Thursday, March 28, 2024

Friday Links!

 From DQ Sled Dog Correspondent Meg McReynolds: Blowhole the Sled Dog Became a Social Media Star—But Was He a Criminal First?

From C, Lee, and it's not a good look: Honesty researcher committed research misconduct, according to newly unsealed Harvard report. No surprise: Here's Proof You Can Train An AI Model Without Slurping Copyrighted Content. This is amazing: CRISPR Gene Editing Eliminates HIV From Infected Cells. Uh-oh: Unpatchable vulnerability in Apple chip leaks secret encryption keys. A baffling story: A cougar attacked them. They fought back for 45 harrowing minutes. I don't disagree: END THE PHONE-BASED CHILDHOOD NOW. Very amusing: British Highschoolers try Trader Joe's for the first time! An excellent read: Why Prof. Ashoka Mody Believes India is Broken. Japan's most treasured dog: Rare photo shows loyal dog Hachiko in his last years. It's been 60+ years, and maybe it's time to get over it: Remember When the U.S. Secretly Built a Social Network to Destabilize Cuba?

From Wally, a bizarre and stupid lawsuit: The Weird Lawsuit Over Netflix's Enola Holmes, Explained. An interesting analysis: Can Russia Continue the War After 2024? OED update: The Oxford English Dictionary’s latest update adds 23 Japanese words. A terrific read: Now Arriving at J.F.K.: Horses From Iceland and Dogs From the West Bank

From DQ Fishing/Guitar Consultant David Gloier, an interesting read: This was village life in Britain 3,000 years ago

How to get to Zambia

It's easy.

Take a bus from Oxford to London. Take the Chunnel train to Paris. Take a plane to Kenya. Take another plane to Lusaka. Take a bus to Mongu. Take a car to the village.

That's Planes, Trains, and Automobiles, with buses thrown in for good measure. 

Wednesday, March 27, 2024

The Truth vs. Alex Jones

I don't write about uncomfortable things very often. 

In this case, though, I'm making an exception. There's a new documentary on HBO (and Max) titled The Truth vs. Alex Jones

It will make you incredibly uncomfortable. Emotional. Angry. Please watch it.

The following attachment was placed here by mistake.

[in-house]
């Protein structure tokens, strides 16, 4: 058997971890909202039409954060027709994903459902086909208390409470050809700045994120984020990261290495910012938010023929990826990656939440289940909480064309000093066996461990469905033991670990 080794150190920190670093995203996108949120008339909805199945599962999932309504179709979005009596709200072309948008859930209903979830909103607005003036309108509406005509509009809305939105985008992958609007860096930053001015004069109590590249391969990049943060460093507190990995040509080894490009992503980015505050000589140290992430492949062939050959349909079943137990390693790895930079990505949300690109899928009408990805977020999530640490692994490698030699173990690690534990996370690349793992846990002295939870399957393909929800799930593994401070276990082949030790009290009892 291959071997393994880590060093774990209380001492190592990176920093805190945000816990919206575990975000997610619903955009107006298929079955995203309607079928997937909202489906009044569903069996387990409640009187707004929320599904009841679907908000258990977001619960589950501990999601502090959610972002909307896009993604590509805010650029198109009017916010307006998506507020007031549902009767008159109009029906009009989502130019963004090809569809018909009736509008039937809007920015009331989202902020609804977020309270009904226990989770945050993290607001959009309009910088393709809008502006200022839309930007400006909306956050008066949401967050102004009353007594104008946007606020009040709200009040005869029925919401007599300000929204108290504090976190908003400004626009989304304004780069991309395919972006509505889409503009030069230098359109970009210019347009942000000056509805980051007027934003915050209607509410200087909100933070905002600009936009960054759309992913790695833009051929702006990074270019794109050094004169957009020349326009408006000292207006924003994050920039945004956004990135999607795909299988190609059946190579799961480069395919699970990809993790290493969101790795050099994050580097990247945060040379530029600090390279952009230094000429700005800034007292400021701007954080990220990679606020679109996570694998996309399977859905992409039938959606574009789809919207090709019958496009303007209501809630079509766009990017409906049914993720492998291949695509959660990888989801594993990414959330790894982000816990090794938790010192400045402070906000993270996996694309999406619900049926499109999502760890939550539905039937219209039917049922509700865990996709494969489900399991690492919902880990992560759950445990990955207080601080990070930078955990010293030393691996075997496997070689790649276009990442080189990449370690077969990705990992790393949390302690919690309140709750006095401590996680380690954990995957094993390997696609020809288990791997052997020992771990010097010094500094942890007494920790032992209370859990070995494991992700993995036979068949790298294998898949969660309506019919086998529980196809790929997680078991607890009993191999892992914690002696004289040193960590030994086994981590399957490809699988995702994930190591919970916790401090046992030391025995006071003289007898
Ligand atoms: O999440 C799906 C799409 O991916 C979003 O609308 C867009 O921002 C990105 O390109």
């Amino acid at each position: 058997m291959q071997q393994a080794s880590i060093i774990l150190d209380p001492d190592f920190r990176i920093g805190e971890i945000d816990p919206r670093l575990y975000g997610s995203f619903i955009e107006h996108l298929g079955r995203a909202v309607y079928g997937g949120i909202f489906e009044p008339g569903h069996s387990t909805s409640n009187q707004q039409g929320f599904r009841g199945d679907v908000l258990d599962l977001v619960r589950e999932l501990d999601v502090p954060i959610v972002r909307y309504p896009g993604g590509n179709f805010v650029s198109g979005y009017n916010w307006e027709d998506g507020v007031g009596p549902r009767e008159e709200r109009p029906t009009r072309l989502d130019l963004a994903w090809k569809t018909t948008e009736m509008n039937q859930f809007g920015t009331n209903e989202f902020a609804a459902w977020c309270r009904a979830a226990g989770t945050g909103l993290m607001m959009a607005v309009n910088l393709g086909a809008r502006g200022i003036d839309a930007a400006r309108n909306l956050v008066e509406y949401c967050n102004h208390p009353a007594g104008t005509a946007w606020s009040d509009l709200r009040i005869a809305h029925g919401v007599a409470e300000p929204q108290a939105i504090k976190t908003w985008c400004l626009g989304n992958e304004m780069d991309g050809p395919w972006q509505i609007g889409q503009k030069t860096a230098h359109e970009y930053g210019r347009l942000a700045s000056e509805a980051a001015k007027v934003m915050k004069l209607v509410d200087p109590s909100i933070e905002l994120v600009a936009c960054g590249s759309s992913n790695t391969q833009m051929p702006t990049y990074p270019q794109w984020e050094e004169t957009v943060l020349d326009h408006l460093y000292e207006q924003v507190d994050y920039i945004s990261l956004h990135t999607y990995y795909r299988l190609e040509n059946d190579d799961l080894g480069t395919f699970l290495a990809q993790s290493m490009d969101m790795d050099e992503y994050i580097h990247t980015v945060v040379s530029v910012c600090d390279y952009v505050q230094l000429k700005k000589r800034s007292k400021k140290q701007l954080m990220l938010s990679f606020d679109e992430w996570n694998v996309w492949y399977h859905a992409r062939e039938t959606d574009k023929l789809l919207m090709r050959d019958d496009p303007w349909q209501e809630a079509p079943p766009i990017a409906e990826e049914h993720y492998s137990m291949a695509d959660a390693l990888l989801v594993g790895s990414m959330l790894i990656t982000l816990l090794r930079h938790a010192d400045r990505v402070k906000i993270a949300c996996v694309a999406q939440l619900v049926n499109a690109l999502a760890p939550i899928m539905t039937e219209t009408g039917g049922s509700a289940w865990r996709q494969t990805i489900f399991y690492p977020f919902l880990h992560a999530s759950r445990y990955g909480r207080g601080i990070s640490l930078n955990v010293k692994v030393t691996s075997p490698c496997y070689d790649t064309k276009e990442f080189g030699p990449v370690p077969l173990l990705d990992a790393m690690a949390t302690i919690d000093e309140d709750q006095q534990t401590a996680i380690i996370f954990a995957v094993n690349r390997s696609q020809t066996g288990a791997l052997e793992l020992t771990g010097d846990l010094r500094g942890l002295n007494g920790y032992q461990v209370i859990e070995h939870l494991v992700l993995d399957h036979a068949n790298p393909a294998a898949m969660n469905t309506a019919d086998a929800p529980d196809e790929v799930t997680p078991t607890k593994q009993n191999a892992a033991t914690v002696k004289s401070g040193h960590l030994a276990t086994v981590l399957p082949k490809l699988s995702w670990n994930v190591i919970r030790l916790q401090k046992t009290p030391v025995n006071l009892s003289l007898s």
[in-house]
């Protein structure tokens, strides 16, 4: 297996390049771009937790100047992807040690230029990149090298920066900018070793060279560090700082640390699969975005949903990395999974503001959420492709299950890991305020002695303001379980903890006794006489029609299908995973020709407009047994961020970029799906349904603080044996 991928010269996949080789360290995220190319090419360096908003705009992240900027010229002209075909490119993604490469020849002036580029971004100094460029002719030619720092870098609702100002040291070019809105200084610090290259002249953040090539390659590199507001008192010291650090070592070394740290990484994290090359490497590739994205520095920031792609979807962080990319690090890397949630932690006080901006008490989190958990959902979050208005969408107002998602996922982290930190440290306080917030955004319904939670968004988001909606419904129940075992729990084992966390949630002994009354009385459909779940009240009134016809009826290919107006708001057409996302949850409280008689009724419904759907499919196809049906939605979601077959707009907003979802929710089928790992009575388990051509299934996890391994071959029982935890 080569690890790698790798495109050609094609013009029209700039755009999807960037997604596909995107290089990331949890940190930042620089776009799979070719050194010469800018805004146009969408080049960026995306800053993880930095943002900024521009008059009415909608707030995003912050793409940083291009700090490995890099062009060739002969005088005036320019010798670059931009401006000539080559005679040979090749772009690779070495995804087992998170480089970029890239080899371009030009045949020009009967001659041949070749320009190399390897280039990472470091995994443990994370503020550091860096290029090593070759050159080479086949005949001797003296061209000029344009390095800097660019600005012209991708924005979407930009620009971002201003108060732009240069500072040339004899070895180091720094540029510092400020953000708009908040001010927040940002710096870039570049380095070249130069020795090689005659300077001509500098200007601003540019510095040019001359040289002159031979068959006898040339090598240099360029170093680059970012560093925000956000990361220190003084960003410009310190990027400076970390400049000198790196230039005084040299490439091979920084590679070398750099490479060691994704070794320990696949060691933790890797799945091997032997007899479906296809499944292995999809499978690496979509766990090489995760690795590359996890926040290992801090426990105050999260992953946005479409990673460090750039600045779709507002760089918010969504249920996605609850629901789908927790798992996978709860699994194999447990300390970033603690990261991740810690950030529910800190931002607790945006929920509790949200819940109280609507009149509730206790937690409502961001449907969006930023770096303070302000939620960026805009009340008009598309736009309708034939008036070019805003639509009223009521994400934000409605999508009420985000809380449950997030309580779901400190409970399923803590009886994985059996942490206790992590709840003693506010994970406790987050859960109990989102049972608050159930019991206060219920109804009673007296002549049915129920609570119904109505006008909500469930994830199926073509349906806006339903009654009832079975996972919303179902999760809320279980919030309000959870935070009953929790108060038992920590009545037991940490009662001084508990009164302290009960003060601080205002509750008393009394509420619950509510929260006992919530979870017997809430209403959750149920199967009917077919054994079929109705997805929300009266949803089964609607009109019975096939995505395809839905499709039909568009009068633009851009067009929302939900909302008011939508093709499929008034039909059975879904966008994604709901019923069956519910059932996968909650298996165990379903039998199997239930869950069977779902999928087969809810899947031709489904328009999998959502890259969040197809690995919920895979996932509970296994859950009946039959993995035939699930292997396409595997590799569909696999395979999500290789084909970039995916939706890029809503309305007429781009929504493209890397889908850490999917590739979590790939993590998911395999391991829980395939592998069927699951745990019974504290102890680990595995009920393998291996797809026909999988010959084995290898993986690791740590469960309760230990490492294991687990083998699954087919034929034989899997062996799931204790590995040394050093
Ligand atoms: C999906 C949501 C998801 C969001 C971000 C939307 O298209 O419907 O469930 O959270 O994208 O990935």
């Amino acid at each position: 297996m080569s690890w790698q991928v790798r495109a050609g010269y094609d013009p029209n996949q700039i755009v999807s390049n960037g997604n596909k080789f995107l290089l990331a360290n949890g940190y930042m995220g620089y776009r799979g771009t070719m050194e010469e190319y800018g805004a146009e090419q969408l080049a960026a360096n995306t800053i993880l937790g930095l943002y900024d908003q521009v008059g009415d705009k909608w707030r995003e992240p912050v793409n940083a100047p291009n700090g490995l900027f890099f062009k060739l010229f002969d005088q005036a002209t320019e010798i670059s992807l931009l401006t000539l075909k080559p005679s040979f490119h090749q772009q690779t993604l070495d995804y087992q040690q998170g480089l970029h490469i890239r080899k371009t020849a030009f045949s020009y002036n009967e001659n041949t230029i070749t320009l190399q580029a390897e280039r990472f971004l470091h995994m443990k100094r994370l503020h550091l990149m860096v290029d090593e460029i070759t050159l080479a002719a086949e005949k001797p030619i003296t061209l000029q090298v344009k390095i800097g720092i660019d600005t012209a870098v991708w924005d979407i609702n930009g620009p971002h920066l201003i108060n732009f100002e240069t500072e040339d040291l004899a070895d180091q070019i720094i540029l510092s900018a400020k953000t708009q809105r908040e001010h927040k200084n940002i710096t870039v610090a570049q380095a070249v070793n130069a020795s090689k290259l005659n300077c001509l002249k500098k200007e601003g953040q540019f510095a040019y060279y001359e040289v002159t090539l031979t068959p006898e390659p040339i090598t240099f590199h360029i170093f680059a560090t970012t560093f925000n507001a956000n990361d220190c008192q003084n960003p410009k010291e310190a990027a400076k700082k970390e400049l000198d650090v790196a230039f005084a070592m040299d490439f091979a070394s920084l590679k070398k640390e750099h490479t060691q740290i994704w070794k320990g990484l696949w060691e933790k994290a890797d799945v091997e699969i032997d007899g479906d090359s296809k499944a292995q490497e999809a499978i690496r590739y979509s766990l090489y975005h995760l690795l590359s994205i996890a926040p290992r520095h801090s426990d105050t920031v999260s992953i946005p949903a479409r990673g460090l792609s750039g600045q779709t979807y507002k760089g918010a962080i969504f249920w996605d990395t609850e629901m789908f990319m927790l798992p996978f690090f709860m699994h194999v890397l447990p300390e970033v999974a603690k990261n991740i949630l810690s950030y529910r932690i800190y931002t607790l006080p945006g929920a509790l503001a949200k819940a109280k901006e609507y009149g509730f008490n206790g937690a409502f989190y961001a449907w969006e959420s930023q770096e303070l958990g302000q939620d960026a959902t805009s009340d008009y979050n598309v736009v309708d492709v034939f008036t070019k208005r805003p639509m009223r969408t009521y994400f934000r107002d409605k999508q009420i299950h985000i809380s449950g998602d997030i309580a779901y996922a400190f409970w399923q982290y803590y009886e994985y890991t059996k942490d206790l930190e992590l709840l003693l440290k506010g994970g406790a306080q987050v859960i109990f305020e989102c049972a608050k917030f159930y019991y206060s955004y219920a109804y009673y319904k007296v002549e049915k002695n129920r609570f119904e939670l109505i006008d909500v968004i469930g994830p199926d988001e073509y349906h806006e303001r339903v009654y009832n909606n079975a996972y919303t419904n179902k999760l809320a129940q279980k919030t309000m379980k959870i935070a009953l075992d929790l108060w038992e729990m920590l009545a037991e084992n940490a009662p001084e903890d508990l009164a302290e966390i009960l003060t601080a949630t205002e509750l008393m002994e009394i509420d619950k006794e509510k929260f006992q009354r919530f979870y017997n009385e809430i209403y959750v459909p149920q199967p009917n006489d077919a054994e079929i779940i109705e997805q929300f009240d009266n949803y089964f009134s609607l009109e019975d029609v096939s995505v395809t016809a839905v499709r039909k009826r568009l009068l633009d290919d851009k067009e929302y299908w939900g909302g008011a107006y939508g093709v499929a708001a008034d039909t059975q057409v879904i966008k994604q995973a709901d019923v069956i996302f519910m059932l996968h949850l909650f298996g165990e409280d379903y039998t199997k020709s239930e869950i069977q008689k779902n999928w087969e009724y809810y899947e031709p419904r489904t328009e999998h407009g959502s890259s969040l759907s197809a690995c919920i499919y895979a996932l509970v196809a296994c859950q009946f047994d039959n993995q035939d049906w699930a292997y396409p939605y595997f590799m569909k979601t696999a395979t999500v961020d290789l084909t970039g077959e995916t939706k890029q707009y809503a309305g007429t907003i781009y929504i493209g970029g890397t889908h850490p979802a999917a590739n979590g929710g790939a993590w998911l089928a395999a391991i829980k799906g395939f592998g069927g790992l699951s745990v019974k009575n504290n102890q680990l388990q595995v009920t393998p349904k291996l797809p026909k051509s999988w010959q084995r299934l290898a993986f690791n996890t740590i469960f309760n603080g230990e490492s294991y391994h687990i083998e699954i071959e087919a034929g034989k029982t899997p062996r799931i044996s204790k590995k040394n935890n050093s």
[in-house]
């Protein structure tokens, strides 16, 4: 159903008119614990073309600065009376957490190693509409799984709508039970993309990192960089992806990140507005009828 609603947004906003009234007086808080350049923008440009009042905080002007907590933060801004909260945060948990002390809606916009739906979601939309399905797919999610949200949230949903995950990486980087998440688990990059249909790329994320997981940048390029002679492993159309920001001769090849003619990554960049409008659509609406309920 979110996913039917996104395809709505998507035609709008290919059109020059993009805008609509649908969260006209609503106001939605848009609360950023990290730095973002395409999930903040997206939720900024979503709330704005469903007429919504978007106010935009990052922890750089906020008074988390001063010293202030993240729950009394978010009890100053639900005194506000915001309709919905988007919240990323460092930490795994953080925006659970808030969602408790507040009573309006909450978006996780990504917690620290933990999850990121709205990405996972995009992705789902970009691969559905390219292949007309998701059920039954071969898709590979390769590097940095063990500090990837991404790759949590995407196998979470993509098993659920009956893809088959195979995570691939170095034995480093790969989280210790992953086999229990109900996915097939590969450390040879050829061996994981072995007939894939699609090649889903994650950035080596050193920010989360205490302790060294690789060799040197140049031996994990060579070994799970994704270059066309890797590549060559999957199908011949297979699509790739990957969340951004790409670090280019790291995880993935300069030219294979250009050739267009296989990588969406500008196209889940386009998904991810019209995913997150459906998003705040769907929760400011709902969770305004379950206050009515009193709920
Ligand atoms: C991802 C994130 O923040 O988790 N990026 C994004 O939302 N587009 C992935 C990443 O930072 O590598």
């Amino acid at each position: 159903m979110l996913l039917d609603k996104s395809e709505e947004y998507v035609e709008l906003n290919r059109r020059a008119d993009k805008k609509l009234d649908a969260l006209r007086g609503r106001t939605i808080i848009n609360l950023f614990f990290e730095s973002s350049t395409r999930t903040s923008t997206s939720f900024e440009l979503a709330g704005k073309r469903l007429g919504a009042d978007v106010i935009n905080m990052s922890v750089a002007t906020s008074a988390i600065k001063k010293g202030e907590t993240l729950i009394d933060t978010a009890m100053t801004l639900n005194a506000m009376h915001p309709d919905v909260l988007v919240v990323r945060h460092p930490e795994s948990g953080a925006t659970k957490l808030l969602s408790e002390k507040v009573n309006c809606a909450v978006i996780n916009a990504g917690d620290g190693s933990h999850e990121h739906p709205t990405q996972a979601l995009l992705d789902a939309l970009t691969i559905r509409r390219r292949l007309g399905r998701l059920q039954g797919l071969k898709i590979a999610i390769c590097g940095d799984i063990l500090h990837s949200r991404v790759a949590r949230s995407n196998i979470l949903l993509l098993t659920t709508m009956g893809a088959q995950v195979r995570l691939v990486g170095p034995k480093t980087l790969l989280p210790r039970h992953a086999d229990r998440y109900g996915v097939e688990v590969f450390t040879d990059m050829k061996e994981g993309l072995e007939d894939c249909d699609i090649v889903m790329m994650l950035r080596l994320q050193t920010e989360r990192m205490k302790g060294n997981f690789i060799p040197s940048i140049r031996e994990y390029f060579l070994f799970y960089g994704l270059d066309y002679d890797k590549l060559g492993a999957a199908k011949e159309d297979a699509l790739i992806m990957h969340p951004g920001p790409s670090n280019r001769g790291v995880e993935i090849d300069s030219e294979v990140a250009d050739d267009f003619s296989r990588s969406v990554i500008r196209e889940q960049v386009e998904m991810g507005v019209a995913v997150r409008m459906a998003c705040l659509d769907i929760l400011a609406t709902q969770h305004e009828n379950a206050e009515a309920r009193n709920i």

Why is it important to watch it? To have an understanding of what kind of crazy this country is dealing with now. To understand that at least a quarter of this country is incapable of rational thought, and that any politician pandering to these people needs to be destroyed electorally. 

Historians will look back on this era with astonishment someday. It will be hard for anyone to understand how grifters become a driving force in this country.

Tuesday, March 26, 2024

A Game

I had an idea for a game this morning. It's the dystopian future of gaming, but it might also be great.

It's not a game when you purchase it--at least, not when it's installed. It's a game generator, and you give it a subject and a genre (and whatever additional detail you want to add), and an LLM creates a game for you. Graphics, sound, rules, everything. 

You could either specify the kind of game you wanted, or you could just hit the "surprise me" button and let the LLM create something for you on its own.

Every single person using this engine would be having a customized gaming experience. No two games would ever be alike. There wouldn't be any guides or sharing tips. You'd on your own for the first time since the 1980s (and even then, you could go on a BBS or Usenet and find tips).

Even better, the LLM would allow you to iterate on what it created. So you could give general feedback, like "too many combat encounters with X type," or you could be extremely specific (in a football game, you could say "offenses run far too often in the last two minutes of a half"), and the LLM would retool the game with the feedback incorporated. 

You might even be able to share the created games. There could be an option to export the game into an installable file package.

I'd play this, and tinker with it, endlessly. 

Monday, March 25, 2024

A Quote

I was reading a Harlan Ellison short story today (part of The Best American Noir of the Century) and saw this:
Do not fall into the error of the artisan who boasts of twenty years' experience in his craft while in fact he has had only one year of experience--twenty times.

It's not his quote--it's from Trevanian's novel "Shibumi"--but it made me stop and think. I've known so many people like this. I hope I'm not one of them.